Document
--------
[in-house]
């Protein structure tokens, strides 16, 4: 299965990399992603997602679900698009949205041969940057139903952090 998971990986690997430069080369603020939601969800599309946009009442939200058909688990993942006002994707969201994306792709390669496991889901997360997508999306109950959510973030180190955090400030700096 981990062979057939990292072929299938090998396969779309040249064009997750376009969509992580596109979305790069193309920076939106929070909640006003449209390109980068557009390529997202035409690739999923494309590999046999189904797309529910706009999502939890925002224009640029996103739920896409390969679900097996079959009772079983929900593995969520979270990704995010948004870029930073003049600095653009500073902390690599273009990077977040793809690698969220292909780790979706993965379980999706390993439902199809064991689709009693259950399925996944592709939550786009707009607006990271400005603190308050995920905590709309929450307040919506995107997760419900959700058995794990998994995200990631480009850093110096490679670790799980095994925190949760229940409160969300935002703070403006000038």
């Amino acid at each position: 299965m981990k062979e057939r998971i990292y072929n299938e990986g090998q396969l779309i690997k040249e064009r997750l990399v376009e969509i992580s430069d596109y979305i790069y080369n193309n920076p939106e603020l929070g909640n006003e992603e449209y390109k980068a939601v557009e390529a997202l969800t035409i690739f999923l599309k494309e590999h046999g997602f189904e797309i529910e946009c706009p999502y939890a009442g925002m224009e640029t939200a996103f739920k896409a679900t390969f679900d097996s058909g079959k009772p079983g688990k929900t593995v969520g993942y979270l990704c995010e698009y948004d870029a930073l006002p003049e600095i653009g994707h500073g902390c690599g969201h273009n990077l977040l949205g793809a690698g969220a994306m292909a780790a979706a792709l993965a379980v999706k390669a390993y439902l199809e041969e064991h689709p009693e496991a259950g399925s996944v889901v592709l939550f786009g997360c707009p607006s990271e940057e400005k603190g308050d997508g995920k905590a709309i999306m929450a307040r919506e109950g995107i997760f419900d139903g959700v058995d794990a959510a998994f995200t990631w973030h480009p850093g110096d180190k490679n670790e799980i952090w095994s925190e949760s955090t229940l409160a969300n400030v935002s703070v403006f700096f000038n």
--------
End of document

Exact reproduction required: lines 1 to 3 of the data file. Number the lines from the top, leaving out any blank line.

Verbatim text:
[in-house]
């Protein structure tokens, strides 16, 4: 299965990399992603997602679900698009949205041969940057139903952090 998971990986690997430069080369603020939601969800599309946009009442939200058909688990993942006002994707969201994306792709390669496991889901997360997508999306109950959510973030180190955090400030700096 981990062979057939990292072929299938090998396969779309040249064009997750376009969509992580596109979305790069193309920076939106929070909640006003449209390109980068557009390529997202035409690739999923494309590999046999189904797309529910706009999502939890925002224009640029996103739920896409390969679900097996079959009772079983929900593995969520979270990704995010948004870029930073003049600095653009500073902390690599273009990077977040793809690698969220292909780790979706993965379980999706390993439902199809064991689709009693259950399925996944592709939550786009707009607006990271400005603190308050995920905590709309929450307040919506995107997760419900959700058995794990998994995200990631480009850093110096490679670790799980095994925190949760229940409160969300935002703070403006000038």
């Amino acid at each position: 299965m981990k062979e057939r998971i990292y072929n299938e990986g090998q396969l779309i690997k040249e064009r997750l990399v376009e969509i992580s430069d596109y979305i790069y080369n193309n920076p939106e603020l929070g909640n006003e992603e449209y390109k980068a939601v557009e390529a997202l969800t035409i690739f999923l599309k494309e590999h046999g997602f189904e797309i529910e946009c706009p999502y939890a009442g925002m224009e640029t939200a996103f739920k896409a679900t390969f679900d097996s058909g079959k009772p079983g688990k929900t593995v969520g993942y979270l990704c995010e698009y948004d870029a930073l006002p003049e600095i653009g994707h500073g902390c690599g969201h273009n990077l977040l949205g793809a690698g969220a994306m292909a780790a979706a792709l993965a379980v999706k390669a390993y439902l199809e041969e064991h689709p009693e496991a259950g399925s996944v889901v592709l939550f786009g997360c707009p607006s990271e940057e400005k603190g308050d997508g995920k905590a709309i999306m929450a307040r919506e109950g995107i997760f419900d139903g959700v058995d794990a959510a998994f995200t990631w973030h480009p850093g110096d180190k490679n670790e799980i952090w095994s925190e949760s955090t229940l409160a969300n400030v935002s703070v403006f700096f000038n």